Apricot

Food Type:
Age Suggestion: 6 months +
Nutrition Rating:How nutritious a food is with a focus on the specific nutrients babies need for optimal growth. The more nutritious a food, the more stars it will have.
Prep Time:How much time a food takes to prepare safely for a baby. The more time-consuming a food is to prepare safely, the more clocks it will have.
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Common Allergen: No
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3 apricots before being prepared for babies starting solid food

When can babies eat apricots?

Fresh apricots (not canned or dried apricots) may be introduced as soon as your baby is ready to start solids, which is generally around 6 months of age. 

Golden harbingers of warm weather to come, apricots are one of the first stone fruits to show up in farmers markets and grocery stores in the early summer. Apricots vary in tartness and sweetness depending on the variety and its time in the sun. The longer an apricot has soaked up the sun, the sweeter it will be! 

Kalani, 7 months, eats a halved apricot.
Max, 11 months, eats sliced apricots.

Are apricots healthy for babies?

Yes. Like all orange-colored fruits and vegetables, apricots contain carotenoids, which the body converts to vitamin A, which supports healthy eyes, immunity, and skin. The stone fruit also offers lots of essential nutrients (copper, iron, potassium, and vitamin C) along with antioxidants, phytonutrients, and soluble fiber, which helps diversify your baby’s microbiome, support the colon, and keep cholesterol low.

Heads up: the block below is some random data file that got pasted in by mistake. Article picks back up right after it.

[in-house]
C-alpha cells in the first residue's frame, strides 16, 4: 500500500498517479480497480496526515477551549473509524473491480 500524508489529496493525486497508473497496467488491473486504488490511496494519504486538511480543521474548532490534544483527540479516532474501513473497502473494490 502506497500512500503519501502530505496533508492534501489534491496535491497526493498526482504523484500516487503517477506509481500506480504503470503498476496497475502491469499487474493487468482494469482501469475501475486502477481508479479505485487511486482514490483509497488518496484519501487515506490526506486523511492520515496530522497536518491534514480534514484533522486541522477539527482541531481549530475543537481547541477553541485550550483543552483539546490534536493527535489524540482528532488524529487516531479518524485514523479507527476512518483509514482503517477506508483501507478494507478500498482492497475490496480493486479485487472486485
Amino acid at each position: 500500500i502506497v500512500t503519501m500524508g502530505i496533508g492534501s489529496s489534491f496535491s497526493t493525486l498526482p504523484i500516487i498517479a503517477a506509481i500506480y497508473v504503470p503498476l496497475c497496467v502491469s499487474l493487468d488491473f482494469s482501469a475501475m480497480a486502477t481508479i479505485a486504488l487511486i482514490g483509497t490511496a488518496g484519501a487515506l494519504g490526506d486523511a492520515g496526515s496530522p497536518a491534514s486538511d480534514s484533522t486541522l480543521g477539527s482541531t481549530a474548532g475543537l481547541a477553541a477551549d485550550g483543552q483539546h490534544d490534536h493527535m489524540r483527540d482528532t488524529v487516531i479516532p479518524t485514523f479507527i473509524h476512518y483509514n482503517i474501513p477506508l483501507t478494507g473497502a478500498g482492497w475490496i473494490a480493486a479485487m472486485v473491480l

Are apricots a choking hazard for babies?

Fresh apricots, if soft and ripe, should not present any increased risk of choking. Dried apricots, however, are absolutely a choking hazard (as is all dried fruit). Check out our age-appropriate serving suggestions below, and, as always, stay near your baby during meals.

For more information, visit our section on gagging and choking and familiarize yourself with common choking hazards.

Are apricots a common allergen?

No. Allergies to apricots are rare, though there are people who are sensitive to stone fruit. Individuals with Oral Allergy Syndrome, also known as pollen-food allergy, may be sensitive to apricots.1 Cooking the fruit may help reduce reactions for those who are sensitive.

How do you prepare apricots for babies with baby-led weaning?

6 to 9 months old: Cut in half and leave the skin on, which helps with grip. If the skin becomes bothersome while your baby is eating it, you can always tug that away gently. Once your baby’s pincer grasp develops, try cutting the fruit into slices and serving in a bowl that suctions to the table so your baby can easily pick them up. Smashed apricot can be mixed into creamy foods like ricotta or yogurt. 

9 to 18 months old: Offer slices or bite-size pieces of fresh, ripe apricot. 

18 to 24 months old: Slice, dice, or offer entire halves of ripe, pitted apricots.

For more information on how to cut food for your baby’s age, hop over to our section on Food Sizes & Shapes.

★Tip: Apricots are quite slippery, which makes them challenging for babies to pick up. Dusting apricot slices with ground nuts, shredded coconut, or breadcrumbs will give them a little grip.

Recipe: Apricots Dusted with Pistachio*

Ingredients

  • 2 apricots
  • ¼ teaspoon ground pistachio

Directions

  1. Wash the apricots and cut them in half. Remove and discard the pit.
  2. Cut the apricots based on your baby’s age. See suggestions above.
  3. Use a mortar and pestle to crush a couple of pistachio nuts until they resemble a fine flour.
  4. Roll the cut apricots in the ground pistachio flour. Serve.

*Note: Pistachio is a tree nut, and therefore a common allergen. Watch your baby closely for signs of an allergic reaction. If you have a family history of tree nut allergies, consider working with an allergist before introducing tree nuts on your own.

Flavor Pairings

Apricots and other tart stone fruits pair well with fatty meats like brisket, duck, lamb, and pork; hearty nuts like almond and pistachio; and spices like cardamom and ginger. Don’t forget cheese—apricots and cheese are a classic pairing!

  1. Sussman, G., Sussman, A., and Sussman, D. (2010). Oral allergy syndrome. Canadian Medical Association Journal, 182(11), 1210–1211. doi: 10.1503/cmaj.090314 Retrieved May 25, 2020